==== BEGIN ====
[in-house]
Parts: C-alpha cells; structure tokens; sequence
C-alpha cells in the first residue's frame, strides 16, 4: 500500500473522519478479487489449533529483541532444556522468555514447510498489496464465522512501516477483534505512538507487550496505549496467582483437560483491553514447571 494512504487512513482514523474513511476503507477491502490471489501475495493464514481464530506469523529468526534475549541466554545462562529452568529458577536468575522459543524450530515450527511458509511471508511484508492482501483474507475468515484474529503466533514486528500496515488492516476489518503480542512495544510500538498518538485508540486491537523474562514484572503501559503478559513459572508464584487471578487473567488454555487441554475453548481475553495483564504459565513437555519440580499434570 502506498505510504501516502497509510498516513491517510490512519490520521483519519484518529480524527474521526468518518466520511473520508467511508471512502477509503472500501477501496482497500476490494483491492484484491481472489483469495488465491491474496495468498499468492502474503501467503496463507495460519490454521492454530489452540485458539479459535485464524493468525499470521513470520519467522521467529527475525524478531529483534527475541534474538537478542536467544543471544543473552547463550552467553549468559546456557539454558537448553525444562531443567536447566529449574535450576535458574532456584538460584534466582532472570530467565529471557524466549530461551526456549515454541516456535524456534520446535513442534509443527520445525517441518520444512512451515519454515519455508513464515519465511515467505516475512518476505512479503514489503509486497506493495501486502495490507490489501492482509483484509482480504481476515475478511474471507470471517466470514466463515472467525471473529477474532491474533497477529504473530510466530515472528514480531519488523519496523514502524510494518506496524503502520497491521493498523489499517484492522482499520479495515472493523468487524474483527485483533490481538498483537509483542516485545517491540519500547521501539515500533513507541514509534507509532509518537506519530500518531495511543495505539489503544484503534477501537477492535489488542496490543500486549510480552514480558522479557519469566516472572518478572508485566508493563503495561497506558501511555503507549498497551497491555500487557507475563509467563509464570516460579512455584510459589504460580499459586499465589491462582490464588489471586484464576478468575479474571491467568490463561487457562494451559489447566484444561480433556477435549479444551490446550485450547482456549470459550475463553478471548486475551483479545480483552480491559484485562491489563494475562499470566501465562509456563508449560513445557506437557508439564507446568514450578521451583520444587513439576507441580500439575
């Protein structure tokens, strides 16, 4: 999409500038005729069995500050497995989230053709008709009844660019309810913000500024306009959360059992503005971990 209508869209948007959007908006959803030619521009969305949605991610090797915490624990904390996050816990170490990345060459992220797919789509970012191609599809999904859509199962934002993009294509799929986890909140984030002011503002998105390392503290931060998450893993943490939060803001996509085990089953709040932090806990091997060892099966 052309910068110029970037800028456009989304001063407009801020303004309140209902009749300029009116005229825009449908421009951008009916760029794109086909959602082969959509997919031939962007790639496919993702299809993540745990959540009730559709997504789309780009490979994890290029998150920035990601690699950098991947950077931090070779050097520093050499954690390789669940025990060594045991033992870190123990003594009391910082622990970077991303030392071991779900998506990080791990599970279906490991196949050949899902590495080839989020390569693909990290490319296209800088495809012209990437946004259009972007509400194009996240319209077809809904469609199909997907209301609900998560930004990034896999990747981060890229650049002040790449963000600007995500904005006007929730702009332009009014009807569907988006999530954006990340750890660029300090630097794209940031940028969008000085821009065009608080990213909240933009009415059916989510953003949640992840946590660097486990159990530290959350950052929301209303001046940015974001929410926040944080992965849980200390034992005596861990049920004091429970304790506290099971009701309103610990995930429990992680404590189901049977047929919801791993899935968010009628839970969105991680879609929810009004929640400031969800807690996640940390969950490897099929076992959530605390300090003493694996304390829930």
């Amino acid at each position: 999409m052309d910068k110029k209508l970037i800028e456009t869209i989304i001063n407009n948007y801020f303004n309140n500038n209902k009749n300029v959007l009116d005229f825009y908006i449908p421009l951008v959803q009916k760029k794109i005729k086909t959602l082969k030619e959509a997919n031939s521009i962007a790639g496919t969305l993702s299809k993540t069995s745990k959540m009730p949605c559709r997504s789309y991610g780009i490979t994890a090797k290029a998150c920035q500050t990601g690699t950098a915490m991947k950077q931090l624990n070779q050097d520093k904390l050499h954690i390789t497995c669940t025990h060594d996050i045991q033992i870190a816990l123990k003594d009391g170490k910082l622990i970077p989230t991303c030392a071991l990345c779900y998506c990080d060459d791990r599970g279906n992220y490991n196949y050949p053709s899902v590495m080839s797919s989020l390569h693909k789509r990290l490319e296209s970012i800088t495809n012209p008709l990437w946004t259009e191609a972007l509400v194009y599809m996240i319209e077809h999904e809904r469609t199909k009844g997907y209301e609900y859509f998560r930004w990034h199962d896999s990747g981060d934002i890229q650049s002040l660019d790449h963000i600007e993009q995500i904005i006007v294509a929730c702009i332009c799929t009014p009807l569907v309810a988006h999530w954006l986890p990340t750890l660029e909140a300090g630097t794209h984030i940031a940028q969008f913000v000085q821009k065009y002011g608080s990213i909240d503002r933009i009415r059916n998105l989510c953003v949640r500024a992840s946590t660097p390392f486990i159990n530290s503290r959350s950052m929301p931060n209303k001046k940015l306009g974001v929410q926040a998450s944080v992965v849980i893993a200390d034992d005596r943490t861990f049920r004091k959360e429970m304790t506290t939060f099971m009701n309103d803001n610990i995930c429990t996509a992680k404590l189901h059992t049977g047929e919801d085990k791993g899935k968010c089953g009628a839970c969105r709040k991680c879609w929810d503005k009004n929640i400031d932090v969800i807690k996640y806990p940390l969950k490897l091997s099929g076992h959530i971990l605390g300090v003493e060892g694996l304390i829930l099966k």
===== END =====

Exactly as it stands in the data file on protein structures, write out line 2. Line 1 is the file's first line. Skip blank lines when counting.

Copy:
Parts: C-alpha cells; structure tokens; sequence